"Where the Columbines Grow" by A.J. Fynn, 1915
Where the Columbines Grow" was adopted as the official state song on May 8, 1915, by an act of the General Assembly. The words were written and the music composed by A.J. Fynn. Traveling by horse and wagon to visit Indian tribes in the San Luis Valley in 1896, Fynn received inspiration to write the song after he came across a beautiful Colorado mountain meadow which was covered with columbines. He dedicated the song to the Colorado pioneers.
Where the snowy peaks gleam in the moonlight, Above the dark forests of pine, And the wild foaming waters dash onward, Toward lands where the tropic stars shine; Where the scream of the bold mountain eagle Responds to the notes of the dove Is the purple robed West, the land that is best, The pioneer land that we love.
Tis the land where the columbines grow, Overlooking the plains far below, While the cool summer breeze in the evergreen trees Softly sings where the columbines grow.
The bison is gone from the upland, The deer from the canyon has fled, The home of the wolf is deserted, The antelope moans for his dead, The war whoop re-echoes no longer, The Indian's only a name, And the nymphs of the grove in their loneliness rove, But the columbine blooms just the same.
Let the violet brighten the brookside, In sunlight of earlier spring, Let the fair clover bedeck the green meadow, In days when the orioles sing, Let the golden rod herald the autumn, But, under the midsummer sky, In its fair Western home, may the columbine bloom Till our great mountain rivers run dry.
Sheet music may be ordered through retail sheet music stores. It is not available from the State of Colorado.
Citation: Senate Bill 308, 1915; Colorado Revised Statute 24-80-909.
"Rocky Mountain High" by John Denver (lyrics) and Mike Taylor (music) 1973
"Rocky Mountain High" was adopted as another State Song with the passage of SJR07-023 on March 12, 2007. After the song's release in 1973 there was some controversy as some people thought that it encouraged drug use. Denver, in 1985, responded by saying that these people had obviously never experienced the beauty and wonder of the Rocky Mountains. Denver's real name was Henry John Deutschendorf Jr. but his stage name came from the capital city of Colorado.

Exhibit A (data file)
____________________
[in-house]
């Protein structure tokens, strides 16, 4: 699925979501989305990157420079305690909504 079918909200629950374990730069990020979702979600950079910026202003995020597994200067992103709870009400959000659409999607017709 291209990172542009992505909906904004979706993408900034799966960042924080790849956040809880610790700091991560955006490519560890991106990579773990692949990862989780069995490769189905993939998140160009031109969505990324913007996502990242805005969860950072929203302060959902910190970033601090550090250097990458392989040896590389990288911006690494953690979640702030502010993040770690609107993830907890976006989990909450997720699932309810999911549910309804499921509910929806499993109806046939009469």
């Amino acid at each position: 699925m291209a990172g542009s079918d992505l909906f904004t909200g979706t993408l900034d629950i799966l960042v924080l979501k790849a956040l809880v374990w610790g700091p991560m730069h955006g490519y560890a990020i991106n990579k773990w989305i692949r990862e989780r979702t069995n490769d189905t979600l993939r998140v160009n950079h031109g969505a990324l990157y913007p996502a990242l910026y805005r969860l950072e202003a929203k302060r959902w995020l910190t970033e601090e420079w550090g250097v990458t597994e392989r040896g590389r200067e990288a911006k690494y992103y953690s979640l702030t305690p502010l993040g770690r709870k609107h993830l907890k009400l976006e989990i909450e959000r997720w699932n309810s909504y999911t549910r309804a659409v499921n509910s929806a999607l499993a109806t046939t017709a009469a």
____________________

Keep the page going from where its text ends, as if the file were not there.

He was born in the summer of his 27th year, coming home to a place he'd never been before. He left yesterday behind him you might say he was born again, might say he found a key for every door. When he first came to the mountains His life was far away on the road and hanging by a song. But the string's already broken and he doesn't really care, it keeps changin' fast, and it don't last for long.
It's a Colorado Rocky Mountain High, I've seen it raining fire in the sky The shadows from the starlight are softer than a lullabye. Rocky Mountain High, ...in Colorado.... Rocky Mountain High.
He climbed cathedral mountains, he saw silver clouds below, saw everything as far as you can see. And they say that he got crazy once and that he tried to touch the sun, and he lost a friend, but kept the memory. Now he walks in quiet solitude, the forest and the stream, seeking grace in every step he takes, his sight is turned inside himself, to try and understand, the serenity of a clear blue mountain lake.
And the Colorado Rocky Mountain High, I've seen it raining fire in the sky. You can talk to God and listen to the casual reply. Rocky Mountain High, ....in Colorado.... Rocky Mountain High.
Now his life is full of wonder, but his heart still knows some fear, of the simple things he can not comprehend. Why they try to tear the mountains down to bring in a couple more. More people, more scars upon the land.
It's the Colorado Rocky Mountain High, I've seen it raining fire in the sky. I know he'd be a poorer man if he never saw an Eagle fly. Rocky mountain high It's the Colorado Rocky Mountain High, I've seen it raining fire in the sky. Friends around the camp fire and everybody's high.... Rocky Mountain High, Rocky Mountain High, Rocky Mountain High, Rocky Mountain High.